The first lessons learned by Stuka outfits during the Polish campaign clearly demonstrated to the Luftwaffe command that Junkers Ju 87 was in need of a major upgrade. Junkers engineers were directed by Technical Department officials to find ways to improve Ju 87’s fire power and to increase its bomb load, operational range and speed performance in level flight.
The key elements in achieving those goals appeared to be the use of a more powerful engine and aerodynamic modifications of the airframe.
Junkers Ju 87 D (Dora)
The initial work on the new Stuka model began in the spring of 1940. In May 1940 the new variant received its official designation: Junkers Ju 87 D. Originally the aircraft was to be equipped with a Jumo 211 F engine, but delays in its development sent Junkers engineers searching for an available replacement. They chose Jumo 211 J-1 powerplant, which was also being developed at that time. It was a 1,420 Hp, twelve cylinder inline unit with liquid cooling. Because the new engine was as much as 40 cm longer from its predecessors, the cowling had to be lengthened and redesigned. An improved engine cooling system was also introduced at the same time. Oil radiator was placed under the lower part of the engine fairing and two engine coolant radiators were added under the wing’s center section, near the trailing edge. The aircraft was also fitted with a new cockpit canopy, which was tested on a Ju 87 B (W.Nr. 2291).
Jumo 211 J-1 engine was mated to a Ju 87 B-1 airframe (W.Nr. 0321, D-IGDK) in October 1940. Flight testing of that configuration lasted for several weeks and was marred by frequent malfunctions of the powerplant. Ju 87 V21 (W.Nr. 0536, D-INRF), the first prototype of Ju 87 D model, was rolled out in March 1941. Flight test program of the Jumo 211 J-1 powered aircraft was carried out at Dessau between March and August 1941. In August 1941 Jumo 211 J-1 engine was replaced by a Jumo 211 F powerplant. During one of the early flight test sorties of the new powerplant, an in-flight separation of the propeller occurred at 1,420 rpm setting. After repairs, the aircraft was transferred to Rechlin test and evaluation facility on September 30, 1939. After another series of tests the machine was officially accepted by the Luftwaffe on October 16, 1941. The aircraft was subsequently used as a test bed for powerplant and cooling system tests. In February 1942 the bomber returned to Dessau for installation of new radiator fairings. The prototype was eventually taken on strength by a frontline unit on September 14, 1943.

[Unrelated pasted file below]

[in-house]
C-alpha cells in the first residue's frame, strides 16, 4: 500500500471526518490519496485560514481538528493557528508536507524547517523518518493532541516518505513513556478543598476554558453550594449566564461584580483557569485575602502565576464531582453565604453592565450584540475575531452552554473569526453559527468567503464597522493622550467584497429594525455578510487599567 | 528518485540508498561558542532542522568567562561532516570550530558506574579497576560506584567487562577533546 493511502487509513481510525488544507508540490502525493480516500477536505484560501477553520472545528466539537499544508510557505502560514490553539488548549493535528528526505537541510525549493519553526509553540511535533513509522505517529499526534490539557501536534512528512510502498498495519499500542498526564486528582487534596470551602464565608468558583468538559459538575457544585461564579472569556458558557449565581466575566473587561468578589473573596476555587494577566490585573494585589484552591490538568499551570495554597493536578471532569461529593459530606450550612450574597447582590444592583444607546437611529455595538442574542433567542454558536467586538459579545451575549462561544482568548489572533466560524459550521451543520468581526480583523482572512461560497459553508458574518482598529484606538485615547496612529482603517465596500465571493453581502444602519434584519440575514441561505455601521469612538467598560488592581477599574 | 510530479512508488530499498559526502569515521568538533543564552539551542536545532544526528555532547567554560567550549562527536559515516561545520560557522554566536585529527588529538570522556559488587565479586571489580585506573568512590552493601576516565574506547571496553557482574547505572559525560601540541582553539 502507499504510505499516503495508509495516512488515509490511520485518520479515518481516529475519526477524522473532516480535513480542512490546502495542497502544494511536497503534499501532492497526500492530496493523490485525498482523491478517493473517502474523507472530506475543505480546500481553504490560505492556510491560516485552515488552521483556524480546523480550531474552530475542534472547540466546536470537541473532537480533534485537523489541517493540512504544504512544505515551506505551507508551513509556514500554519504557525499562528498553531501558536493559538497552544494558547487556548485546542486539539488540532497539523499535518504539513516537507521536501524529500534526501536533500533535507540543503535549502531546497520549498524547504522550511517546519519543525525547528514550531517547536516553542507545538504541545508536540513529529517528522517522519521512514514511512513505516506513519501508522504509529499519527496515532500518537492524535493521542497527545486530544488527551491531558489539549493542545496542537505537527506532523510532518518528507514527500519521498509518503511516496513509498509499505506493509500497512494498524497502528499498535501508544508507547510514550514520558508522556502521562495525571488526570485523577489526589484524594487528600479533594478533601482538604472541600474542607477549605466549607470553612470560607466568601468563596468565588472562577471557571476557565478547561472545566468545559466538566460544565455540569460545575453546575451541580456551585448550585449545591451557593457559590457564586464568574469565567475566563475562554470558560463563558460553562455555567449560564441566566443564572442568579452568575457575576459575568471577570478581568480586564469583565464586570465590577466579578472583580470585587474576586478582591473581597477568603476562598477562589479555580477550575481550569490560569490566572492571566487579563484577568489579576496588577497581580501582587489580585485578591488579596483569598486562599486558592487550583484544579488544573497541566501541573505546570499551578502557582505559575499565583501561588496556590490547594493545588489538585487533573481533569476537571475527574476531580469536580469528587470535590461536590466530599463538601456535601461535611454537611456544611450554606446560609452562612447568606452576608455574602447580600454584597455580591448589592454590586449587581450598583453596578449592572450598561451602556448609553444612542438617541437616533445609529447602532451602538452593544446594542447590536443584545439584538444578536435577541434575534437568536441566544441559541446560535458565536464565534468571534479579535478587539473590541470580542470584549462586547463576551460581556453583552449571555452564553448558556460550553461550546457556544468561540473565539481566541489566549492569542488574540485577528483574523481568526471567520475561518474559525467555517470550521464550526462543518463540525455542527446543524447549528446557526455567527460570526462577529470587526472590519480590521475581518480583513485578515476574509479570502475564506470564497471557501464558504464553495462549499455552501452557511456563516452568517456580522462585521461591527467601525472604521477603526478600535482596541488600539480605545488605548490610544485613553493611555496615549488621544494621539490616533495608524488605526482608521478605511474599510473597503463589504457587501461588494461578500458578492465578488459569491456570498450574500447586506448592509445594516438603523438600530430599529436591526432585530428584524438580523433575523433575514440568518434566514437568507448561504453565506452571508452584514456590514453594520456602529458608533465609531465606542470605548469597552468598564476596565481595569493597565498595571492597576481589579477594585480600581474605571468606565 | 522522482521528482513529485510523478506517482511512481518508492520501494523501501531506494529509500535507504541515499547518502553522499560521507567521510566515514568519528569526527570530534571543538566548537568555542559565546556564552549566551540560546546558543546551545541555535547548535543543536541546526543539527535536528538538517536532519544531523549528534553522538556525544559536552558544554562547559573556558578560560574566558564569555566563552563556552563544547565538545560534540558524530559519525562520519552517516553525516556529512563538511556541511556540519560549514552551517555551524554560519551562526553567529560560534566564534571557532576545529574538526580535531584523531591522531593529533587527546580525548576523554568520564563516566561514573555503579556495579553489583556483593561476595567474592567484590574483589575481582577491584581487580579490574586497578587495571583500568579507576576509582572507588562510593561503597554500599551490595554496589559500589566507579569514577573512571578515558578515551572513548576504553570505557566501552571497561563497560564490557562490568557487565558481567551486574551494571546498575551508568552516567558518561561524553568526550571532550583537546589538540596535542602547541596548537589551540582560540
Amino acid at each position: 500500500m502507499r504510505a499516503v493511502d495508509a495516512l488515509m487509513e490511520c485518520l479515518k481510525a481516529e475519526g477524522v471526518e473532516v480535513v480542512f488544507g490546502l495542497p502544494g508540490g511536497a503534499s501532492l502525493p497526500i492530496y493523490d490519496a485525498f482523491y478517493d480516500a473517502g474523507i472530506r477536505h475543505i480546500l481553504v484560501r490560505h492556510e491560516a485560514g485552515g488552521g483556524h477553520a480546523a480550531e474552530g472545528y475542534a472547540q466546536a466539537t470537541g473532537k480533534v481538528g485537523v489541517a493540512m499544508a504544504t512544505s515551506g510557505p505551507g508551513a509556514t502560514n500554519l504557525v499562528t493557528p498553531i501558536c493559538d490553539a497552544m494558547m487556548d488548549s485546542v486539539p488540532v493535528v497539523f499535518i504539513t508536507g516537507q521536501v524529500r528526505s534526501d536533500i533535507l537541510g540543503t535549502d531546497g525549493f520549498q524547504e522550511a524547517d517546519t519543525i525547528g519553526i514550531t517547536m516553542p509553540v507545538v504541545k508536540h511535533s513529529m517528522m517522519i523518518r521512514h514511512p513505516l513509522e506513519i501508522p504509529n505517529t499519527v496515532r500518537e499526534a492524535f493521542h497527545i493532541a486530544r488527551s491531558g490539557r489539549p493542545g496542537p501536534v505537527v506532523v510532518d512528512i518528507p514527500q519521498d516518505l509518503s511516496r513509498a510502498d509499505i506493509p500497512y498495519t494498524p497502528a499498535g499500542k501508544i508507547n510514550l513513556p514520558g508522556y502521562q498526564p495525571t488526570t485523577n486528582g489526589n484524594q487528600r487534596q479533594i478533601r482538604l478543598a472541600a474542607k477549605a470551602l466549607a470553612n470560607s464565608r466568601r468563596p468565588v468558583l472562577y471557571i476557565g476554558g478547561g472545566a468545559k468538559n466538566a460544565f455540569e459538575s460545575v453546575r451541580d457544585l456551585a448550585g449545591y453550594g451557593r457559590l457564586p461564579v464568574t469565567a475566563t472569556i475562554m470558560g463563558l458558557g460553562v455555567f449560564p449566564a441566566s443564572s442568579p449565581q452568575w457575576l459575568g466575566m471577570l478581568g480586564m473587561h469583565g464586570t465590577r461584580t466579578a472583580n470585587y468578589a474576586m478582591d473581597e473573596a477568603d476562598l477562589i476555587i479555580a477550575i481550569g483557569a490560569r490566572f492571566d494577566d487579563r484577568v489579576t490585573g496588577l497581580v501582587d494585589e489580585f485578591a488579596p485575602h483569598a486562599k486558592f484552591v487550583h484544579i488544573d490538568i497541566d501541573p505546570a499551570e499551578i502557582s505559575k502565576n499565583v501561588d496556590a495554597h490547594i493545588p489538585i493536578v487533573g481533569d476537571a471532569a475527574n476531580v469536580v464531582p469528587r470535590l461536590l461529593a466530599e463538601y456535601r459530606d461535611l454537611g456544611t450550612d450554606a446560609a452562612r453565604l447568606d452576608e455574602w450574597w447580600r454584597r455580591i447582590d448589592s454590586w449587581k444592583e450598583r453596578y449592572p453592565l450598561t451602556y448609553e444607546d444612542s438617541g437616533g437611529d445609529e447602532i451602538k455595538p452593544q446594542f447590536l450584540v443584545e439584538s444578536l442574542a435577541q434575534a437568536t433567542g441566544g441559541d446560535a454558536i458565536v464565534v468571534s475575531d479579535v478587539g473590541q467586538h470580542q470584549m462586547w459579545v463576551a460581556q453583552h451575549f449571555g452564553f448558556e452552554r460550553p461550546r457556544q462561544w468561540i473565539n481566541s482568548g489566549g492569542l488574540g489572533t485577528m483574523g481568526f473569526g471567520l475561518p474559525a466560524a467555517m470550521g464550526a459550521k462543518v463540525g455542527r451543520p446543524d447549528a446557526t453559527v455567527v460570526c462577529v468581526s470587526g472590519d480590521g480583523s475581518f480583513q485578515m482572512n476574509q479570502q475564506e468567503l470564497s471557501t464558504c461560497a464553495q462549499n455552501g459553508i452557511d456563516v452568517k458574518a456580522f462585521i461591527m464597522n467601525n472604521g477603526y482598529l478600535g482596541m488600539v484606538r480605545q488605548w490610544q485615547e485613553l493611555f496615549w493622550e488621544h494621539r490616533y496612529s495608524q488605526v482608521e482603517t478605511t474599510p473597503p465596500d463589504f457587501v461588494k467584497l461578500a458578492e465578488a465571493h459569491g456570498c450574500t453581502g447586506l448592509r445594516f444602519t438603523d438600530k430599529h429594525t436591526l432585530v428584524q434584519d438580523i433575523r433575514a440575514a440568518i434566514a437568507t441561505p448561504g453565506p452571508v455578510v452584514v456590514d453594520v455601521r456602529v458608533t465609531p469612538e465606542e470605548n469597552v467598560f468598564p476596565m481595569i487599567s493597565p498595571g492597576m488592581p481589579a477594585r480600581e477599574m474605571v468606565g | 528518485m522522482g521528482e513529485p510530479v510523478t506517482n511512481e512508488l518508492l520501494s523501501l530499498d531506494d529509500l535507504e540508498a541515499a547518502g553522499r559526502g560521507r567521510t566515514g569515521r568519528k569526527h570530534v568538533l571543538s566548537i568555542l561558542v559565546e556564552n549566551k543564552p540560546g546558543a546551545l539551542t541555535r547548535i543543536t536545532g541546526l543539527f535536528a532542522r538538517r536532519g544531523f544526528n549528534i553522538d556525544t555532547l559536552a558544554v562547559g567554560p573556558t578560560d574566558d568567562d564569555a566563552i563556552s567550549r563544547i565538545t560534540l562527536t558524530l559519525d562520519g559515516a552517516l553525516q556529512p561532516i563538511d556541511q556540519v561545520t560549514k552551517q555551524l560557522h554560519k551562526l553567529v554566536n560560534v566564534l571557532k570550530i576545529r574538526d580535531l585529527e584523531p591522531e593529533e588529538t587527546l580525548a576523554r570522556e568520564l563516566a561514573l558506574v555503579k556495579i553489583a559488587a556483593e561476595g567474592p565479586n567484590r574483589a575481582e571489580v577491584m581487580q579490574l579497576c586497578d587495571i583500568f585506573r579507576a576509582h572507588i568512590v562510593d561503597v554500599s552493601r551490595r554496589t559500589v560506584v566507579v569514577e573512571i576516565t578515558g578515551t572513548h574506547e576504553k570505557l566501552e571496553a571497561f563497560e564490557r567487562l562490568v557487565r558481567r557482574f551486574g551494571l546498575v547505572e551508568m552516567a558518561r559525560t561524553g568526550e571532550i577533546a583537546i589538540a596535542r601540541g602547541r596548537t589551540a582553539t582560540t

The second prototype, Ju 87 V22 (W.Nr. 0540, SF+TY) was originally scheduled to be completed by the end of 1940. However, due to problems with the powerplant, the aircraft was not ready to begin its flight test program until May 1941. It was handed over to the Luftwaffe on November 10, 1941. Flight test program results were so far satisfactory both to Junkers staff and to personnel at Rechlin. Thanks to unusually cold November of 1941, some cold-start engine trials could also be run, which demonstrated that engine start procedures, even in extremely low temperatures, were straightforward and did not cause any malfunctions of the powerplant.
The prototype returned to Dessau at the beginning of 1942 for additional stability testing and some minor modifications of its Jumo 211 J-1 engine, following which it was sent back to Rechlin. On August 20, 1942 the aircraft was lost during one of the test sorties when it crashed into lake Müritzsee. The crew, Fw. Hermann Ruthard and a civilian employee of Rechlin test center, were killed in the crash. Probable cause of the accident was carbon monoxide poisoning of the crew and their subsequent loss of consciousness.